For First Build Albion Fellows, a Learning-Filled First Year

May 18, 2016

A group of five students standing in a row.

The inaugural class of Build Albion Fellows includes (from left) Khaliah Roberts, MarKeese Boyd, Cortazia Wilson, Robert Hays and Dominique Givens.

By Chuck Carlson

The first year is over and the six members of Albion College’s inaugural Build Albion Fellows group is a lot smarter – about many different things.

“What surprised me was the workload,” said Khaliah Roberts, ’19, who is majoring in women’s and gender studies.

“I made a lot of good connections, said Dominique Givens, ’19, who is looking toward a major in sociology. “I didn’t think I’d make a lot of friends, but I have.”

“Nothing is given to you,  said Cortazia Wilson, ’19, also looking toward a major in sociology. “Everything is offered to you but nothing is given to you. Sometimes you have to go through the bad to get to the good.”

“I was surprised at how much help was available,” said Robert Hays, ’19, another potential sociology major. “You don’t even know it.”

“It was like freshman year in high school all over again,” said MarKeese Boyd, ’19, looking at a major in exercise science. “You find you’re over your head for a while.”

Call it the first, and perhaps most crucial, step in a college education, and these members of the first Build Albion Fellows class may understand that better than most.

Build Albion Fellows was unveiled in November 2014 with the goal of providing local students interested in pursuing a liberal arts education the opportunity at Albion College. These first Fellows were introduced in April 2015.

Eligible students need at least three years in Albion Public Schools (preferably grades 6-8), live within the Albion Public Schools district and, after being admitted to Albion College, demonstrate high financial need based on the Free Application for Federal Student Aid (FAFSA).

Students accepted into the program receive four-year tuition, room and board from the College. In return the Fellows engage in service projects that will help the community and become increasingly tied to the Fellow’s career interests.

Roberts, Boyd, Wilson, Givens and Hays celebrated the completion of their first year in the program in April – and welcomed the second class starting this fall that included Christopher Bell, Ciera Garza, Marquise Eron Hill, Daryus Mastin, Kaitlyn Porter, O’Shea Swinton, Jontaj Wallace and Marcus Weatherspoon.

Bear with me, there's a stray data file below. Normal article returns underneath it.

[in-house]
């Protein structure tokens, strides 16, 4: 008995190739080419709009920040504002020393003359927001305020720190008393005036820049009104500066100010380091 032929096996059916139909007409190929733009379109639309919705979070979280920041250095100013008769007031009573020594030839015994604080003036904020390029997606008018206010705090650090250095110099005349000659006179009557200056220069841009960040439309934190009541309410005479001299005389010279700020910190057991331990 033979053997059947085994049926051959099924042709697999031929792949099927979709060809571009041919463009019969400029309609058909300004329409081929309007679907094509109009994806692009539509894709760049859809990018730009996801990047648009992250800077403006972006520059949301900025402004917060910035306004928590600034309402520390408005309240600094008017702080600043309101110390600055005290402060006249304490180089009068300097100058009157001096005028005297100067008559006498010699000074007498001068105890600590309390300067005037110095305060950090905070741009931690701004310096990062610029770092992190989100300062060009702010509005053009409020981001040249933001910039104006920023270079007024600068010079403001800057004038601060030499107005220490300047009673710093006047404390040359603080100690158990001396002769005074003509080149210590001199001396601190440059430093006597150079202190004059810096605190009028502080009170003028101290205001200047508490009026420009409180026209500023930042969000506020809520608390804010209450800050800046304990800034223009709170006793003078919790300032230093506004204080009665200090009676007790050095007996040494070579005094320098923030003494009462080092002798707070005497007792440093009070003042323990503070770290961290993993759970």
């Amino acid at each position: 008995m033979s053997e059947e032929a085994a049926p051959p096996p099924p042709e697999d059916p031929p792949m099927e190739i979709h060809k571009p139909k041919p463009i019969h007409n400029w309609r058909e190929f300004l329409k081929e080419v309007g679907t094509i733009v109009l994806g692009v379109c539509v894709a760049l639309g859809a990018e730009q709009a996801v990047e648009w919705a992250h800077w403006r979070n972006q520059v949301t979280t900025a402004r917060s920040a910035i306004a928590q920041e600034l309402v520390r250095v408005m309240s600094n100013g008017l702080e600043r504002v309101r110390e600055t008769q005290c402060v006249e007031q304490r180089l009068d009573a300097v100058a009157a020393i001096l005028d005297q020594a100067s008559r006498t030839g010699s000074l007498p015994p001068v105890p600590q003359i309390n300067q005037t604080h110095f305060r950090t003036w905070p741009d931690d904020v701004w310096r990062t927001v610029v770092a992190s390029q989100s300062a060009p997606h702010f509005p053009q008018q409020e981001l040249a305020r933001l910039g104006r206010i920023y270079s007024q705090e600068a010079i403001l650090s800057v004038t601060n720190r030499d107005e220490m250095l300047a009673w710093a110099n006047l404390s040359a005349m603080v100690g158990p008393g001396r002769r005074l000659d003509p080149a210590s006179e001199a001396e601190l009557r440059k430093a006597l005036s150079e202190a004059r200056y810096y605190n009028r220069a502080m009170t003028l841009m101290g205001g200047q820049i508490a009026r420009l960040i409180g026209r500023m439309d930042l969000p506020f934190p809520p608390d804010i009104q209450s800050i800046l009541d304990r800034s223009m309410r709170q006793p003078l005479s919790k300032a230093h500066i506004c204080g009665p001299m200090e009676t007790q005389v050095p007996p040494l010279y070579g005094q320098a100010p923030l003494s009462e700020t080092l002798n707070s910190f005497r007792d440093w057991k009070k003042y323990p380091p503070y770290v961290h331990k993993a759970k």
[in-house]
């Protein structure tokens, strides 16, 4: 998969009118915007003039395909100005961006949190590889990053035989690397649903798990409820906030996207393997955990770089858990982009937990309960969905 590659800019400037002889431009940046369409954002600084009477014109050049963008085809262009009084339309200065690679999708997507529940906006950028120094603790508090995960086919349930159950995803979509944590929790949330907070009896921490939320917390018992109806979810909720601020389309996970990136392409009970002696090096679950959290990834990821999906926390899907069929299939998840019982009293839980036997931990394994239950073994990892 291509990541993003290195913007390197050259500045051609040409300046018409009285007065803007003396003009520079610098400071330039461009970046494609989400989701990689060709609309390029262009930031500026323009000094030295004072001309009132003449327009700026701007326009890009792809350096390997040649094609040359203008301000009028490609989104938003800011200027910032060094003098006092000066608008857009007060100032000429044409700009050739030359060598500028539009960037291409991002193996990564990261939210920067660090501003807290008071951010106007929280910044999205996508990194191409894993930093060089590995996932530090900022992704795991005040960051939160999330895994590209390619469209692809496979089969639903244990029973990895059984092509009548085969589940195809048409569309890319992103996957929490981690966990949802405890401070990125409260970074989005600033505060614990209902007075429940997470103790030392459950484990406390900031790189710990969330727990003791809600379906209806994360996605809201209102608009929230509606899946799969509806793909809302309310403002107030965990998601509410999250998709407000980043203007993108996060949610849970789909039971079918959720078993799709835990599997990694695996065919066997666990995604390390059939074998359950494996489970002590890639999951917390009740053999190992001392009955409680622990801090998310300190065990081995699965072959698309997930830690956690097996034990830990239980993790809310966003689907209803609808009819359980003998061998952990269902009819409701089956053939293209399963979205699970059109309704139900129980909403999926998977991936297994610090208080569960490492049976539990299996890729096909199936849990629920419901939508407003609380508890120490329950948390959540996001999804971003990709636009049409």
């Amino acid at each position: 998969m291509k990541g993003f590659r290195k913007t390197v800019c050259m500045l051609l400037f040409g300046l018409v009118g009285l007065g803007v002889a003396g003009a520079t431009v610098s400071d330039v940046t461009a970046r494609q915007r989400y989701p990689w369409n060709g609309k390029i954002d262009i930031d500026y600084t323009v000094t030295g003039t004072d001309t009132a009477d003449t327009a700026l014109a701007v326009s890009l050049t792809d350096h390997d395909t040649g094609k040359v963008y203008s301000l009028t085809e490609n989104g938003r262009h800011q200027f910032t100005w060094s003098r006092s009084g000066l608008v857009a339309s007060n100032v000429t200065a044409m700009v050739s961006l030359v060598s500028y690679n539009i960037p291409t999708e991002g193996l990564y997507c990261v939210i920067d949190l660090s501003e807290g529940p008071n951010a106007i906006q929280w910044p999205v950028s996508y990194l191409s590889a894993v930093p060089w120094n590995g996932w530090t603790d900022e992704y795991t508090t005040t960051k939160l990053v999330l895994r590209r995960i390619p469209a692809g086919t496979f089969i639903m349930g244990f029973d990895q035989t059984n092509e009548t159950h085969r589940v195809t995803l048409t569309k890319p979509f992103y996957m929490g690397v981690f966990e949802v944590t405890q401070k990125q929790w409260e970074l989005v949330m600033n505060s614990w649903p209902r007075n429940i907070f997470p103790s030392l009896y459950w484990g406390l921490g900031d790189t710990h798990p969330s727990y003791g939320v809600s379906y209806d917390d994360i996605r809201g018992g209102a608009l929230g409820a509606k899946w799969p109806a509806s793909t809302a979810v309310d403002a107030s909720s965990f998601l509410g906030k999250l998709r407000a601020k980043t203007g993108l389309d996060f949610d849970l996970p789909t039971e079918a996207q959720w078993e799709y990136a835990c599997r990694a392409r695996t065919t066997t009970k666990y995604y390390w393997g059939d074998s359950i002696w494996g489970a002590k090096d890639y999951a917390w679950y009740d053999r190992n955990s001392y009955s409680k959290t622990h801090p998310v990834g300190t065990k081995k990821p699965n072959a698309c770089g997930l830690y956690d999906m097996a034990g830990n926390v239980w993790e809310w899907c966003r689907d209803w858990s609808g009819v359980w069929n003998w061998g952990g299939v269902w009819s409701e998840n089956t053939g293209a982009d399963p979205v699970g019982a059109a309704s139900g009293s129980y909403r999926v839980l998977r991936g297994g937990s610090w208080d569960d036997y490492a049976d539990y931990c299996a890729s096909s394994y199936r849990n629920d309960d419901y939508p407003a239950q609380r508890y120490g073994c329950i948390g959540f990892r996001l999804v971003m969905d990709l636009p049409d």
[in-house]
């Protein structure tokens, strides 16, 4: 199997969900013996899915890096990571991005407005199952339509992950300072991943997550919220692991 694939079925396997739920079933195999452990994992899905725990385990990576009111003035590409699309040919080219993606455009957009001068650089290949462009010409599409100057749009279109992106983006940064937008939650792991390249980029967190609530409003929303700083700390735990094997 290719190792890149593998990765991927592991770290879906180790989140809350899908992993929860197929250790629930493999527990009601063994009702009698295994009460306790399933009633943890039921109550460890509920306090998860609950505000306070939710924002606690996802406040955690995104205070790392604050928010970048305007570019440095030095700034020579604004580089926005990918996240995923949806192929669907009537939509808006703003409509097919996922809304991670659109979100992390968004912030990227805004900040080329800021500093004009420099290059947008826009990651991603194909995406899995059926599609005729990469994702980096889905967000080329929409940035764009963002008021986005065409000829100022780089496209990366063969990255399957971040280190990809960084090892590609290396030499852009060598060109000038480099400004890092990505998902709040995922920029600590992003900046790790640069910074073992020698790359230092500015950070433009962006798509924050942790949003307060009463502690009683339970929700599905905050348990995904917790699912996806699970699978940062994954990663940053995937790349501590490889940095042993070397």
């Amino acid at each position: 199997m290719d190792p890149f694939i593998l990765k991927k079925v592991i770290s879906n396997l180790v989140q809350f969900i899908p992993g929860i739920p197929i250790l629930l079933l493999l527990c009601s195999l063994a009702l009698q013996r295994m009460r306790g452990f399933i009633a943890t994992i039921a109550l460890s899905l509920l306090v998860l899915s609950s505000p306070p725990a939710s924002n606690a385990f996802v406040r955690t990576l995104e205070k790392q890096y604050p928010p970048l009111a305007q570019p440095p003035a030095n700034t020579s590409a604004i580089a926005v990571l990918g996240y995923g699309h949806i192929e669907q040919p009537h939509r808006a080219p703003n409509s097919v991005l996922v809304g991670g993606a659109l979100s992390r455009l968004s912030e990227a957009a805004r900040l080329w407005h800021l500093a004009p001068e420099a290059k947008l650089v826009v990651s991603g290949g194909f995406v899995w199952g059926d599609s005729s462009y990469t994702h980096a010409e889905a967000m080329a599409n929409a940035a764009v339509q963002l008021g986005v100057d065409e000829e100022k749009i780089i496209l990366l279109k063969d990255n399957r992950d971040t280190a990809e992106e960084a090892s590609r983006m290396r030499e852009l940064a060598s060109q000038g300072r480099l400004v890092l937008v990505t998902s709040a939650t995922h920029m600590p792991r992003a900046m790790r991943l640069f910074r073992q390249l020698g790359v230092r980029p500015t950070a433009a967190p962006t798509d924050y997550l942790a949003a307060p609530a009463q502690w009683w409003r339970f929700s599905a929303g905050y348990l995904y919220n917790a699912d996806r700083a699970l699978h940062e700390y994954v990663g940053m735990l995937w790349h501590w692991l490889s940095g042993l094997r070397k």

A sixth member of the first class, Mercedes Pace, stepped away in the spring semester but is enrolled for the fall. Another student decided Albion wasn’t the right fit for him.

All have come from Albion Public Schools, though the second class will graduate from nearby Marshall High School as part of a cooperative agreement two years ago that closed Albion High School and sent Albion high school students to other schools around the area

But the primary mission of providing a college education for need-based students did not change.

The first class will always have what none of the classes that follow will ever have to deal with – the bit of extra focus that naturally comes with being first.

“I feel like I didn’t want to mess up because all eyes were on me,” Boyd said.

“There’s so much pressure to be good,” Roberts said.

Boyd added with a laugh, “We were almost like to superheroes [to the community].”

Givens saw something even more important.

“This is a chance to bring Albion together and to make Albion proud,” she said.

And that pressure to do well may benefit this group in ways they have yet to imagine, said Madeline Drury, Albion College’s recruitment and community program associate who works closely with the Fellows.

“I think they did really well,” she said. “They’re an impressive group of young people.”

The first class has set the tone for what future classes will be expected to do, including service projects that included cleaning up local parks, helping with recycling efforts, and this summer will work with the Albion City Recreation Department’s Summer Dreams program, an eight-week camp for local kids.

It has been an interesting, challenging, educational first year of college for this group and though each understands there’s still a long road ahead, they also know the first step is always the hardest.

Read more about the 2016 Build Albion Fellows